Kevin Graff

President, Graff Retail

Kevin is the President of Graff Retail Inc. He is a retail and training professional with over 20 years of related experience. Founded in 1988, Kevin started what is now Canada’s leading training and consulting firm that specializes in working with retail organizations around the globe.

His years of consulting and delivering speeches and training seminars makes him keenly aware of the real life challenges facing the retail industry. All aspects of the retail operation including hiring and orientation of employees, staff and sales management, customer service initiatives and selling and retail strategies are areas of practical experience and success for Kevin.

Keynote Speaker: Kevin has presented hundreds of keynote addresses to a variety of retail, sales and service business audiences around the globe. Inevitably, the highlight of most conferences.

Author: Authored the books Winning Retail and Selling with Passion. Kevin also writes The Graff Retail Report, a monthly newsletter read by thousands of retailers around the globe.

Trainer Extraordinaire: Kevin consistently receives ratings that exceed 95% when he delivers training programs. Audiences love him!

Program Design: Kevin has lead the development of literally hundreds of training programs and systems over the past 20 years. Of great pride is the accomplishment of having these programs win The Retail Council of Canada’s Best Employee Development Programs Award not once, not twice … FIVE times!

Membership: Kevin is a member of The President’s Club at The Retail Council of Canada. He is also actively involved in several Retail Council of Canada events.

Over the past few years we have had the opportunity to work with clients such as Costco Wholesale, Roots, Sony, Home Hardware, Staples, Canada Post Corporation, Canadian Tire, Shoppers Drug Mart, Loblaws and hundreds of other retailers across the globe.

  • Posted on: 03/02/2021

    Macy’s leadership changes focus on digital ops and supply chain

    The challenge for Macy's isn't the leadership, it's that these middle of the road department stores are no longer competitive. They get outdone on pricing, merchandising, staff and experience by specialist retailers every day. Macy's isn't alone in the desert as you can see most department stores struggling. It is going to take some amazing, innovative thinking to bring these concepts from the past back to life.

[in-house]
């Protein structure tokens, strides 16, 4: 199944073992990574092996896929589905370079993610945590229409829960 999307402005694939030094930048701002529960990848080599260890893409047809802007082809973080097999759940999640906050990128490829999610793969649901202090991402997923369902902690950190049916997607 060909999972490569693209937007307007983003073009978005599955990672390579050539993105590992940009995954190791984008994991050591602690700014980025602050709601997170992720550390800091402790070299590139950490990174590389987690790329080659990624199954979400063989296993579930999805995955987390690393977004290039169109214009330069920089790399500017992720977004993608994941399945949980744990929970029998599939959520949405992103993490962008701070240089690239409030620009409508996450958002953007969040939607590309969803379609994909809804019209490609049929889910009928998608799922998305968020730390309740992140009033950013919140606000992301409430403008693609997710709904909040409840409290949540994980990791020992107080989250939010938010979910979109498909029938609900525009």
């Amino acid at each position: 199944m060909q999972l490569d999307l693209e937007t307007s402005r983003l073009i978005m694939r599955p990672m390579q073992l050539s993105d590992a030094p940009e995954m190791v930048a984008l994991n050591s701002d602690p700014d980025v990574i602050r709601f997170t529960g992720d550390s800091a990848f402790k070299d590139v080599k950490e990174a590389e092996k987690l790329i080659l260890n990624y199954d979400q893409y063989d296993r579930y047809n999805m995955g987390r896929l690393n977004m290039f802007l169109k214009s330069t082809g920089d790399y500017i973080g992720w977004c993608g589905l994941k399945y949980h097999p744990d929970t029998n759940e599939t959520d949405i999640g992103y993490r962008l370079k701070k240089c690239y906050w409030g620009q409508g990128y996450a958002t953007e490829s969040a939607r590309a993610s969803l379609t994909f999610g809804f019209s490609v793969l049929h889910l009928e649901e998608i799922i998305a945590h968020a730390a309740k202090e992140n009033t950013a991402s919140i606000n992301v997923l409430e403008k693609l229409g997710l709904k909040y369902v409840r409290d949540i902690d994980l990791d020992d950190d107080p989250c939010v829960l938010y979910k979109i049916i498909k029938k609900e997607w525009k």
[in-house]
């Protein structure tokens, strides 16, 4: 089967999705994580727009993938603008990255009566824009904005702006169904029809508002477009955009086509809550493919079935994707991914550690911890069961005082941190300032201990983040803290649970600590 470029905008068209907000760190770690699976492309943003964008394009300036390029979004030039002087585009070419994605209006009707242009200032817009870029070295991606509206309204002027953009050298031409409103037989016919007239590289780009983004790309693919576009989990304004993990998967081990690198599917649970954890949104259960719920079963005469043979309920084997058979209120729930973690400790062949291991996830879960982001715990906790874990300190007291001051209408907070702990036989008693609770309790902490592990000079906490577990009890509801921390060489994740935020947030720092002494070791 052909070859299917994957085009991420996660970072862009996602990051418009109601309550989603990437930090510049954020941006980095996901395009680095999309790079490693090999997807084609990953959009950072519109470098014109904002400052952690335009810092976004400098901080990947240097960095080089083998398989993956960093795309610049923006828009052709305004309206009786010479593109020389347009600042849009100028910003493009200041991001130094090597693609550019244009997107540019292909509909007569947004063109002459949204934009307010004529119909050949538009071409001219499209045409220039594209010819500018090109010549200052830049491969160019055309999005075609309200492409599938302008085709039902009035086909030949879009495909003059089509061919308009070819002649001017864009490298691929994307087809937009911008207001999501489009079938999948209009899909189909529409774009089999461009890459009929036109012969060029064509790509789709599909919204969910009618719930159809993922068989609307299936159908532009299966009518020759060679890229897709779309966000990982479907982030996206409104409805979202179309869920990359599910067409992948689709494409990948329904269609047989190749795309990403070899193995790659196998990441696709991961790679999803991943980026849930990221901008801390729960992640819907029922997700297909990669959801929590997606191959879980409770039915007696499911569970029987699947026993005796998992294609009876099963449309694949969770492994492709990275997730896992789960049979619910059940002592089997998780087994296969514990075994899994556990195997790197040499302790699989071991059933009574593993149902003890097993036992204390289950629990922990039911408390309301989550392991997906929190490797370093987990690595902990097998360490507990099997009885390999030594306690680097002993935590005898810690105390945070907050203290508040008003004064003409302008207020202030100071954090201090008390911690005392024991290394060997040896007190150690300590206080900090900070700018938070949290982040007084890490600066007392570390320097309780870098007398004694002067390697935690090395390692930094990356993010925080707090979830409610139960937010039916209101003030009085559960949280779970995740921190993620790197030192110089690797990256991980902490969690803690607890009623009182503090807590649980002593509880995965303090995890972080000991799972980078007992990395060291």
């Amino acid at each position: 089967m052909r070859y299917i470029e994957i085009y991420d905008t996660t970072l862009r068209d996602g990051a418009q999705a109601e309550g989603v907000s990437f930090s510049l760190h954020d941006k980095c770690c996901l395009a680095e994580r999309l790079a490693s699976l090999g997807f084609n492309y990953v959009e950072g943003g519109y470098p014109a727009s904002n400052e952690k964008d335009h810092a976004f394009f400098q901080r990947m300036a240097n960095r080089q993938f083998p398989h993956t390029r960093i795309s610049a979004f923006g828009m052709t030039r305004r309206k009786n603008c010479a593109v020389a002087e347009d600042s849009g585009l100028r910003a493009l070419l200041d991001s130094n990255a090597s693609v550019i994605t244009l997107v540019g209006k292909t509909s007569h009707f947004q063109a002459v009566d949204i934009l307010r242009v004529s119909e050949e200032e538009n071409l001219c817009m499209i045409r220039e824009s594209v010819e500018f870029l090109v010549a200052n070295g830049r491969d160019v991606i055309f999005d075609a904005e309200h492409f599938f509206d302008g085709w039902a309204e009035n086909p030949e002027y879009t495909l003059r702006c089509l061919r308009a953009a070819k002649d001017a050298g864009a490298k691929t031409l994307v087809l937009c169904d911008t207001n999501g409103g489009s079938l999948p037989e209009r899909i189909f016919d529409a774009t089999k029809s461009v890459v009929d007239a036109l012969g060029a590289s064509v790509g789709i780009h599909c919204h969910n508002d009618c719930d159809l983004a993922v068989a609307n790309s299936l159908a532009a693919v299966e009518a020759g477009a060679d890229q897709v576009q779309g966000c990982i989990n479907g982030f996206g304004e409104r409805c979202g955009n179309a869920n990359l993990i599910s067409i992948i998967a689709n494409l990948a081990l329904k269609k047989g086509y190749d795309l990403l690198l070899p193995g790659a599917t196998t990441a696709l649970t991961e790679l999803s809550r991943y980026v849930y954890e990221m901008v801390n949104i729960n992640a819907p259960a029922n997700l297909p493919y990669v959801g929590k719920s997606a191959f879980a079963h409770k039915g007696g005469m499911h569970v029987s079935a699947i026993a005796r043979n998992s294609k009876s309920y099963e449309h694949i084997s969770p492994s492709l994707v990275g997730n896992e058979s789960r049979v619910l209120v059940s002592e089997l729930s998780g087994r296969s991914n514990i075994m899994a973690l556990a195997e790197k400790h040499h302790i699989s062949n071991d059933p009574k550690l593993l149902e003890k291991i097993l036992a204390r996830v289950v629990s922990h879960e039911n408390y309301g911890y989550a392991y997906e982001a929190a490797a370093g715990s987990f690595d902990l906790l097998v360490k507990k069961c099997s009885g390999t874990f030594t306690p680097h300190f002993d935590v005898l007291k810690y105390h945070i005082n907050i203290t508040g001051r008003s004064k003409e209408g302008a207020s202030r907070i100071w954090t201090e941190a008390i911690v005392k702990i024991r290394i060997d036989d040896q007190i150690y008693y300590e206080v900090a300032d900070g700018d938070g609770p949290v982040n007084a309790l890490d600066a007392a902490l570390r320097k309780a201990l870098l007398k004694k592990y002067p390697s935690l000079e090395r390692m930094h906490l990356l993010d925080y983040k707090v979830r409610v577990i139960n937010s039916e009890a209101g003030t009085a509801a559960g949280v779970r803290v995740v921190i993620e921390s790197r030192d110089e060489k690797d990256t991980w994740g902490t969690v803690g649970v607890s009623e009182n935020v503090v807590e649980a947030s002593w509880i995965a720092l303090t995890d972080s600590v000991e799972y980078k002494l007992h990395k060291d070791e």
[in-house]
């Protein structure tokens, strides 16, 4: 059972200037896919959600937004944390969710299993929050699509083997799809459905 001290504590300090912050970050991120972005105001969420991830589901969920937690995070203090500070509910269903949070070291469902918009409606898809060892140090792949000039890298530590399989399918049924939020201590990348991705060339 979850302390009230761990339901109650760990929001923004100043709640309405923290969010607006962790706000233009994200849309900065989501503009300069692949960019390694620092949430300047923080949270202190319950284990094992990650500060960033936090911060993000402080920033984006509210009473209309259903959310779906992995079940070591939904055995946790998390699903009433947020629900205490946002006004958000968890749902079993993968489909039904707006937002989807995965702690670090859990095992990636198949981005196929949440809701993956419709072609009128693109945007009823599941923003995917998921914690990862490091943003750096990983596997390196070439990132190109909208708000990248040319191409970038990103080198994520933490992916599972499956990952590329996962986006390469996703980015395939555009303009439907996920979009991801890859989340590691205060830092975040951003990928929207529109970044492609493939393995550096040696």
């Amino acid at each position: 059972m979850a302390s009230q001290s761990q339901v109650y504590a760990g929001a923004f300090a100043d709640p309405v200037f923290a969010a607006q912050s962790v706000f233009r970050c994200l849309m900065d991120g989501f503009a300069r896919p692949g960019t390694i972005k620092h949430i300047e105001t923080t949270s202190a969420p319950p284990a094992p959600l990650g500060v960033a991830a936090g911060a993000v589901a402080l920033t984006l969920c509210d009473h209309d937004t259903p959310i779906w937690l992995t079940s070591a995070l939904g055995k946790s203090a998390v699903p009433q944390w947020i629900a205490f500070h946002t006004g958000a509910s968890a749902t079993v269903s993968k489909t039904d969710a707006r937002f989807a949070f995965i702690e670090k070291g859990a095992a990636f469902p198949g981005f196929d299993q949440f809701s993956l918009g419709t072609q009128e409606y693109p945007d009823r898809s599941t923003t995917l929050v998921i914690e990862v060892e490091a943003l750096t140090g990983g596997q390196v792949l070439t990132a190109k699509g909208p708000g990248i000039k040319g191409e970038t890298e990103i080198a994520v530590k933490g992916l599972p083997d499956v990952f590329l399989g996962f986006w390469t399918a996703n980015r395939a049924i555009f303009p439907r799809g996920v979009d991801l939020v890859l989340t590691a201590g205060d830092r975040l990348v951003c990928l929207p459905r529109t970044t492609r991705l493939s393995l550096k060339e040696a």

• Posted on: 03/01/2021

    Do rivals need to follow Costco’s minimum wage lead right now?

    Costco stock performance has risen nearly 400 percent in the last 10 years. Not many retailers can boast that performance. And that's on the back of a company that puts their staff before their shareholders. Costco has led the way for years and continues to push forward on creating a great career while continuing to grow their business success. Other retailers need to open their eyes -- and their wallets.
  • Posted on: 01/20/2021

    Is My Pillow being ‘cancelled’ or is its CEO trashing the business all on his own?

    Mr. Lindell is free to say what he wants (no matter how crazy it may sound to some!), and retailers are free to carry the brands they want. I recall a few years back slamming a retailer for poor execution of their brand -- needless to say they haven't hired my services since. Top selling items get delisted for various reasons (e.g., guns at various chains). It's more important than ever for retailers to stand up for their values. You can no longer be in business just to make money.